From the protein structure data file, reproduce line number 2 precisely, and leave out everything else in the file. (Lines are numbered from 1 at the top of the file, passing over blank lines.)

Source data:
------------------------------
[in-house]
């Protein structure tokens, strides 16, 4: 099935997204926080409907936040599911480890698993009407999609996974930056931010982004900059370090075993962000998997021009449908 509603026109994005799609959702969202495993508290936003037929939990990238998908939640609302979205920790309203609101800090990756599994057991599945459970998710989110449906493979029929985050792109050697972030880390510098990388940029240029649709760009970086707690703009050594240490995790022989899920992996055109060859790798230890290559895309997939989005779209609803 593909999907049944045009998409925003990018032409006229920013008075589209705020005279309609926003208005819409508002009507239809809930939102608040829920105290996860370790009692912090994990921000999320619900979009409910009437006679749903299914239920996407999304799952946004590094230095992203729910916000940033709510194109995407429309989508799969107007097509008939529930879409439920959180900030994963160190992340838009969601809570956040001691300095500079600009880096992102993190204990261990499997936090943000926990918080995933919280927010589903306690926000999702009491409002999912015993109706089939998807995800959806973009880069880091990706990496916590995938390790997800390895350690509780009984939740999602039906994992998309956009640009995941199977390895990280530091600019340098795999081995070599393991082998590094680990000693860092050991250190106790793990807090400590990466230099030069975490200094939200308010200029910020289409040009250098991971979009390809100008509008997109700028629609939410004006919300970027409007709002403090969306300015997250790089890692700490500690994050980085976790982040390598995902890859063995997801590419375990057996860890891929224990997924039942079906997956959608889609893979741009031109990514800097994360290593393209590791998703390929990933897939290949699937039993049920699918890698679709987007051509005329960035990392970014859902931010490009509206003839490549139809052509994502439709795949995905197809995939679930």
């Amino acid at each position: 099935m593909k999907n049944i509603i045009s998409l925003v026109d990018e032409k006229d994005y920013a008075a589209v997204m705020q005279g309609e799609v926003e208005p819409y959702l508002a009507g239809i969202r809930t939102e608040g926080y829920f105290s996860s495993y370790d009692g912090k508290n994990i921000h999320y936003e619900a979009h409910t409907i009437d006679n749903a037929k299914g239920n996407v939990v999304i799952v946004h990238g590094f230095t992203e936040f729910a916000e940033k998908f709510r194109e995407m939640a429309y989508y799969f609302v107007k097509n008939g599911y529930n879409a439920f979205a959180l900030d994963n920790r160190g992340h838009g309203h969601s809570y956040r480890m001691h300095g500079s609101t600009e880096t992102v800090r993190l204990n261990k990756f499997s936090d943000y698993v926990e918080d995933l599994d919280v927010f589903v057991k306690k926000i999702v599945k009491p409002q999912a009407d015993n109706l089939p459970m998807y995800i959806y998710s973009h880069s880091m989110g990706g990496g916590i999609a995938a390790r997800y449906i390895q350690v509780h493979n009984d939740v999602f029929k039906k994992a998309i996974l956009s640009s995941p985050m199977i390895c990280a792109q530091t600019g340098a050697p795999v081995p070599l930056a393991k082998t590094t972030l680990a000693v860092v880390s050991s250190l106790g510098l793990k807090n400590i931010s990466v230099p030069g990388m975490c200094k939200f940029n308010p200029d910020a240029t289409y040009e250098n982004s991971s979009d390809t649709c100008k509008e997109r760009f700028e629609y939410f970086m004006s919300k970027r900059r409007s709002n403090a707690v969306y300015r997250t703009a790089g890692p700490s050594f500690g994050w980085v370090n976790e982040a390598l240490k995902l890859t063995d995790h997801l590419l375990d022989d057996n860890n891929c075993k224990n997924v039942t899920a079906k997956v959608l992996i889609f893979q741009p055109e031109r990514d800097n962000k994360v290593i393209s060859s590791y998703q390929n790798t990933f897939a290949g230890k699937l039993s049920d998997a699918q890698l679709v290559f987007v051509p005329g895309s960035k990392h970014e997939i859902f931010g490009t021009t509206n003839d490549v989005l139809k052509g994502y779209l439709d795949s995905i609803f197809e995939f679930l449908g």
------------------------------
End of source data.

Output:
């Protein structure tokens, strides 16, 4: 099935997204926080409907936040599911480890698993009407999609996974930056931010982004900059370090075993962000998997021009449908 509603026109994005799609959702969202495993508290936003037929939990990238998908939640609302979205920790309203609101800090990756599994057991599945459970998710989110449906493979029929985050792109050697972030880390510098990388940029240029649709760009970086707690703009050594240490995790022989899920992996055109060859790798230890290559895309997939989005779209609803 593909999907049944045009998409925003990018032409006229920013008075589209705020005279309609926003208005819409508002009507239809809930939102608040829920105290996860370790009692912090994990921000999320619900979009409910009437006679749903299914239920996407999304799952946004590094230095992203729910916000940033709510194109995407429309989508799969107007097509008939529930879409439920959180900030994963160190992340838009969601809570956040001691300095500079600009880096992102993190204990261990499997936090943000926990918080995933919280927010589903306690926000999702009491409002999912015993109706089939998807995800959806973009880069880091990706990496916590995938390790997800390895350690509780009984939740999602039906994992998309956009640009995941199977390895990280530091600019340098795999081995070599393991082998590094680990000693860092050991250190106790793990807090400590990466230099030069975490200094939200308010200029910020289409040009250098991971979009390809100008509008997109700028629609939410004006919300970027409007709002403090969306300015997250790089890692700490500690994050980085976790982040390598995902890859063995997801590419375990057996860890891929224990997924039942079906997956959608889609893979741009031109990514800097994360290593393209590791998703390929990933897939290949699937039993049920699918890698679709987007051509005329960035990392970014859902931010490009509206003839490549139809052509994502439709795949995905197809995939679930």